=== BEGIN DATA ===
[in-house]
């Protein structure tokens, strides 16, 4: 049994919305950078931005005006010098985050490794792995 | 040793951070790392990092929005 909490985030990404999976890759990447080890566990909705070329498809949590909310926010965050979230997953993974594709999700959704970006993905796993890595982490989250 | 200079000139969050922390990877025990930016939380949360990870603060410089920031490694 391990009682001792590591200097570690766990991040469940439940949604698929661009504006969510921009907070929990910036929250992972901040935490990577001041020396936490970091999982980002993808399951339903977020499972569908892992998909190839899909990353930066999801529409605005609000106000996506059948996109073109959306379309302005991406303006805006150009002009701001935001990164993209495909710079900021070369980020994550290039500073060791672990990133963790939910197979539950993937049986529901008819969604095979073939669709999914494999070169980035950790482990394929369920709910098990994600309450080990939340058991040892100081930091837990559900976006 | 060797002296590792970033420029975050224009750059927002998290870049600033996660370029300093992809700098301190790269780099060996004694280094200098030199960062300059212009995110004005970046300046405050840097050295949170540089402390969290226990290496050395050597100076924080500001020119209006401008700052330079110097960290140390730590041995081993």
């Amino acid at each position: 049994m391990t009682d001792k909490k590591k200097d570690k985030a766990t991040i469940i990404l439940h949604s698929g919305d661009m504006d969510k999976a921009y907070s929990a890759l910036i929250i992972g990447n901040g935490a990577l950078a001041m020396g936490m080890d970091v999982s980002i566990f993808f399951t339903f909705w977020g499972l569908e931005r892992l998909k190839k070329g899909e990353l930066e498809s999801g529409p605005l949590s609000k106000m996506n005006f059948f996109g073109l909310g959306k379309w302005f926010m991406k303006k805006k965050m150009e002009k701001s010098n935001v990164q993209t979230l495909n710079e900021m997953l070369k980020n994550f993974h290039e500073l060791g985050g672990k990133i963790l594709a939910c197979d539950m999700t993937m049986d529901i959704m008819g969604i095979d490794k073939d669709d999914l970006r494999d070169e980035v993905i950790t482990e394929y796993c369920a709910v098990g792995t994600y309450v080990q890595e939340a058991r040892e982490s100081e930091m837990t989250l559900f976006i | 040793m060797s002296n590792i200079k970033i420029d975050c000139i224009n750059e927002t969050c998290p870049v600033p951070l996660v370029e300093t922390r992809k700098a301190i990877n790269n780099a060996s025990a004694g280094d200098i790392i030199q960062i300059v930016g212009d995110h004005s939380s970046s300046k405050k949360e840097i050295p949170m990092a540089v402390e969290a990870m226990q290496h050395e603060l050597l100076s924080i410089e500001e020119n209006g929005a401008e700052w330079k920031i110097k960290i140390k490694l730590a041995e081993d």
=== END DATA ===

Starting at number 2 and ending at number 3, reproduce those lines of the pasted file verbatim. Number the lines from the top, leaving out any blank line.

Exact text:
């Protein structure tokens, strides 16, 4: 049994919305950078931005005006010098985050490794792995 | 040793951070790392990092929005 909490985030990404999976890759990447080890566990909705070329498809949590909310926010965050979230997953993974594709999700959704970006993905796993890595982490989250 | 200079000139969050922390990877025990930016939380949360990870603060410089920031490694 391990009682001792590591200097570690766990991040469940439940949604698929661009504006969510921009907070929990910036929250992972901040935490990577001041020396936490970091999982980002993808399951339903977020499972569908892992998909190839899909990353930066999801529409605005609000106000996506059948996109073109959306379309302005991406303006805006150009002009701001935001990164993209495909710079900021070369980020994550290039500073060791672990990133963790939910197979539950993937049986529901008819969604095979073939669709999914494999070169980035950790482990394929369920709910098990994600309450080990939340058991040892100081930091837990559900976006 | 060797002296590792970033420029975050224009750059927002998290870049600033996660370029300093992809700098301190790269780099060996004694280094200098030199960062300059212009995110004005970046300046405050840097050295949170540089402390969290226990290496050395050597100076924080500001020119209006401008700052330079110097960290140390730590041995081993």
């Amino acid at each position: 049994m391990t009682d001792k909490k590591k200097d570690k985030a766990t991040i469940i990404l439940h949604s698929g919305d661009m504006d969510k999976a921009y907070s929990a890759l910036i929250i992972g990447n901040g935490a990577l950078a001041m020396g936490m080890d970091v999982s980002i566990f993808f399951t339903f909705w977020g499972l569908e931005r892992l998909k190839k070329g899909e990353l930066e498809s999801g529409p605005l949590s609000k106000m996506n005006f059948f996109g073109l909310g959306k379309w302005f926010m991406k303006k805006k965050m150009e002009k701001s010098n935001v990164q993209t979230l495909n710079e900021m997953l070369k980020n994550f993974h290039e500073l060791g985050g672990k990133i963790l594709a939910c197979d539950m999700t993937m049986d529901i959704m008819g969604i095979d490794k073939d669709d999914l970006r494999d070169e980035v993905i950790t482990e394929y796993c369920a709910v098990g792995t994600y309450v080990q890595e939340a058991r040892e982490s100081e930091m837990t989250l559900f976006i | 040793m060797s002296n590792i200079k970033i420029d975050c000139i224009n750059e927002t969050c998290p870049v600033p951070l996660v370029e300093t922390r992809k700098a301190i990877n790269n780099a060996s025990a004694g280094d200098i790392i030199q960062i300059v930016g212009d995110h004005s939380s970046s300046k405050k949360e840097i050295p949170m990092a540089v402390e969290a990870m226990q290496h050395e603060l050597l100076s924080i410089e500001e020119n209006g929005a401008e700052w330079k920031i110097k960290i140390k490694l730590a041995e081993d």